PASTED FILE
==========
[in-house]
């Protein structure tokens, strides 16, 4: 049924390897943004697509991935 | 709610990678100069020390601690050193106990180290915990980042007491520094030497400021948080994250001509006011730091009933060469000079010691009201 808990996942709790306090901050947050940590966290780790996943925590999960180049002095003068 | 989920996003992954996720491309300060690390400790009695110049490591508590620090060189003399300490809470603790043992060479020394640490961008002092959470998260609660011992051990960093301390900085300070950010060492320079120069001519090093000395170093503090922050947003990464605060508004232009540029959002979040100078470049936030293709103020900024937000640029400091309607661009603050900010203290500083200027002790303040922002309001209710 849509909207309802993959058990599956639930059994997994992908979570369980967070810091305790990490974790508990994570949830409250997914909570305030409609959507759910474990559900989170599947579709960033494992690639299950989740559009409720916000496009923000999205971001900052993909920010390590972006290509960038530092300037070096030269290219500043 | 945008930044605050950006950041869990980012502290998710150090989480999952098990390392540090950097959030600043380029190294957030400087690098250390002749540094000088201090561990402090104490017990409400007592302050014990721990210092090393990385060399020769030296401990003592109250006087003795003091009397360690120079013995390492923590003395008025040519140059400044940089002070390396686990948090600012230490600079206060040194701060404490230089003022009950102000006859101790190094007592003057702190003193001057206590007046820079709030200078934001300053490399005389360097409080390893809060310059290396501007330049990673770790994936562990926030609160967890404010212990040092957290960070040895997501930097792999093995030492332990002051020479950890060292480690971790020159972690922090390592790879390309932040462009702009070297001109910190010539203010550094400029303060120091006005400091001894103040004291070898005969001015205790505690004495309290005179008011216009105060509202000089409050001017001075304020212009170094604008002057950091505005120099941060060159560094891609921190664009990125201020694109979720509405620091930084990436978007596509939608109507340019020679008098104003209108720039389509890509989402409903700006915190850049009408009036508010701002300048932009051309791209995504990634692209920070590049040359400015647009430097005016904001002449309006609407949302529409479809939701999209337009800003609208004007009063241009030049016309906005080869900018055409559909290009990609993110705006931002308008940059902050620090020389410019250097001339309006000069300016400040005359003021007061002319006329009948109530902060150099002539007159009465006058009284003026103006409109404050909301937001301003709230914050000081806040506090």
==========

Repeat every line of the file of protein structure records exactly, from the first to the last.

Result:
[in-house]
């Protein structure tokens, strides 16, 4: 049924390897943004697509991935 | 709610990678100069020390601690050193106990180290915990980042007491520094030497400021948080994250001509006011730091009933060469000079010691009201 808990996942709790306090901050947050940590966290780790996943925590999960180049002095003068 | 989920996003992954996720491309300060690390400790009695110049490591508590620090060189003399300490809470603790043992060479020394640490961008002092959470998260609660011992051990960093301390900085300070950010060492320079120069001519090093000395170093503090922050947003990464605060508004232009540029959002979040100078470049936030293709103020900024937000640029400091309607661009603050900010203290500083200027002790303040922002309001209710 849509909207309802993959058990599956639930059994997994992908979570369980967070810091305790990490974790508990994570949830409250997914909570305030409609959507759910474990559900989170599947579709960033494992690639299950989740559009409720916000496009923000999205971001900052993909920010390590972006290509960038530092300037070096030269290219500043 | 945008930044605050950006950041869990980012502290998710150090989480999952098990390392540090950097959030600043380029190294957030400087690098250390002749540094000088201090561990402090104490017990409400007592302050014990721990210092090393990385060399020769030296401990003592109250006087003795003091009397360690120079013995390492923590003395008025040519140059400044940089002070390396686990948090600012230490600079206060040194701060404490230089003022009950102000006859101790190094007592003057702190003193001057206590007046820079709030200078934001300053490399005389360097409080390893809060310059290396501007330049990673770790994936562990926030609160967890404010212990040092957290960070040895997501930097792999093995030492332990002051020479950890060292480690971790020159972690922090390592790879390309932040462009702009070297001109910190010539203010550094400029303060120091006005400091001894103040004291070898005969001015205790505690004495309290005179008011216009105060509202000089409050001017001075304020212009170094604008002057950091505005120099941060060159560094891609921190664009990125201020694109979720509405620091930084990436978007596509939608109507340019020679008098104003209108720039389509890509989402409903700006915190850049009408009036508010701002300048932009051309791209995504990634692209920070590049040359400015647009430097005016904001002449309006609407949302529409479809939701999209337009800003609208004007009063241009030049016309906005080869900018055409559909290009990609993110705006931002308008940059902050620090020389410019250097001339309006000069300016400040005359003021007061002319006329009948109530902060150099002539007159009465006058009284003026103006409109404050909301937001301003709230914050000081806040506090």